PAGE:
Friday, December 28, 2007


Columbia, 1969; reissued by Columbia/Sony; available

2 tracks, 40:17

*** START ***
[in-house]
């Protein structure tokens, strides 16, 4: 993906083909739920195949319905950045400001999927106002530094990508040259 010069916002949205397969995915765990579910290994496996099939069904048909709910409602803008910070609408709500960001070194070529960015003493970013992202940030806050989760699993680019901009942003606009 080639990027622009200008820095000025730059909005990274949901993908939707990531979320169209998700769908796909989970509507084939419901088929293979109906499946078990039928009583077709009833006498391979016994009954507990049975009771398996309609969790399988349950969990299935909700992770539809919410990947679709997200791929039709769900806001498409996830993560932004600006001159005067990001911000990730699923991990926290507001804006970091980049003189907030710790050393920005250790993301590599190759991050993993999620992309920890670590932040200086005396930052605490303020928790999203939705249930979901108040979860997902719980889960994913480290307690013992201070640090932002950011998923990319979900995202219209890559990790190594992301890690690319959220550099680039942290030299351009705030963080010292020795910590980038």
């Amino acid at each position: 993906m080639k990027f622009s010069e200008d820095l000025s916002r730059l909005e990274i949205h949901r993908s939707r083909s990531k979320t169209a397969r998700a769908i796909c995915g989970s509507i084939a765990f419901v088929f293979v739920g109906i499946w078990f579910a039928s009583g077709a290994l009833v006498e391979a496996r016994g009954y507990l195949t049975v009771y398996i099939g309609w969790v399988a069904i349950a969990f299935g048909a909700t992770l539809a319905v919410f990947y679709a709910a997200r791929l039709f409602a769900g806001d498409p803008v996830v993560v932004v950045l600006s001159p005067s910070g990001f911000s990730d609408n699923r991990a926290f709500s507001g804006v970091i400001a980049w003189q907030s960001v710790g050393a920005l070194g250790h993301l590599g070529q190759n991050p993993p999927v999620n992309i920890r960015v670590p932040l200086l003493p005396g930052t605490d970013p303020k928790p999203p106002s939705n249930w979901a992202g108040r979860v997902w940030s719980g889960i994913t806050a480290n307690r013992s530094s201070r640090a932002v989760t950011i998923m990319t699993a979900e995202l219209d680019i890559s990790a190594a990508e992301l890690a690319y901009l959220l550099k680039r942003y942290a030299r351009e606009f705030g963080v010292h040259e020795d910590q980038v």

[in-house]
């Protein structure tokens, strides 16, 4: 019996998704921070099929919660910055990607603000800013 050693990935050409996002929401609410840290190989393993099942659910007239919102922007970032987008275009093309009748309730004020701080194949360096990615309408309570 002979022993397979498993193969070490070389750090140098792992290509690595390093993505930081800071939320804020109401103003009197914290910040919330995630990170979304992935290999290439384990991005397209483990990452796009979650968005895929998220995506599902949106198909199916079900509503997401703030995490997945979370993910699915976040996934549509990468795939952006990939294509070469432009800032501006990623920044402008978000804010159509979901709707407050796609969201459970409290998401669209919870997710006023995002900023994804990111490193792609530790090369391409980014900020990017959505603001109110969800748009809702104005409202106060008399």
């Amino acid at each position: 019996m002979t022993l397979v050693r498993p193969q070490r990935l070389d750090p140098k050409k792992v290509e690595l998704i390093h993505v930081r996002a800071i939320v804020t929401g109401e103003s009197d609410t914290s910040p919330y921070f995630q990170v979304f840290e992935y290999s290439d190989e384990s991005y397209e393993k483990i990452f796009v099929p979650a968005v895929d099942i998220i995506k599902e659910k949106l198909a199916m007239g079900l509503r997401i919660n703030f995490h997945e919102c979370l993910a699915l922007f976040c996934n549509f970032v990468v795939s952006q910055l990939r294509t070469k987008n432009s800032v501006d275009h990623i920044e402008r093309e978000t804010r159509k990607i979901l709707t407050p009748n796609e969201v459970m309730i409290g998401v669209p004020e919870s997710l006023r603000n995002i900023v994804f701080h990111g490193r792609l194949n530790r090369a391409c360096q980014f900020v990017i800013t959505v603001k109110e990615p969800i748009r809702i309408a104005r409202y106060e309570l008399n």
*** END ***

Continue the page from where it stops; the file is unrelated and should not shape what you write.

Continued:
One of the early fathers of minimalism (though he modestly would point you to La Monte Young), Terry Riley was doing Frippertronics before it had a name. This recording consists of two long pieces, the title track and an over-twenty minute version of "Poppy Nogood and the Phantom Band". The back proudly proclaims "All the music on this recording is played by Terry", which is completely remarkable given technological limitations of the time. Riley didn't have a laptop or a sequencer. Instead, all the electric organ, electric harpsichord, Rocksichord, dumbec (a hand drum), and tambourine on "A Rainbow In Curved Air" were played by hand. Tape loops were made to provide backing, and the track is more active than a lot of minimalism. Riley introduces variations and improvisations into the mix, providing an astonishing level of variety while maintaining the unique feel of the piece throughout. This track could be slipped into any ambient/chillout playlist and nobody would think it was nearly forty years old. "Poppy Nogood and the Phantom Band" is the dark side to "Rainbow"'s light. Scored for soprano saxophone and electric organ, and also using a tape loop setup, this track is declared on the package to "resemble the sound Terry gets in his all-night concerts" (believe it!). A mournful sax dirge makes up the repeating theme, with shimmering organ and squiggly sax improv providing the variations. It sounds much more oppressive than it is, and it manages to be a fascinating listen despite the gloomy undertones. A RAINBOW IN CURVED AIR still sounds startling and fresh despite its age. Several generations have looked up to Terry Riley (ever wonder who "Baba O'Riley was? Well now you know), and his influence is still felt in the most unexpected places. I highly recommend this album to everyone. It may need to grow on you, but it will be so worth it.

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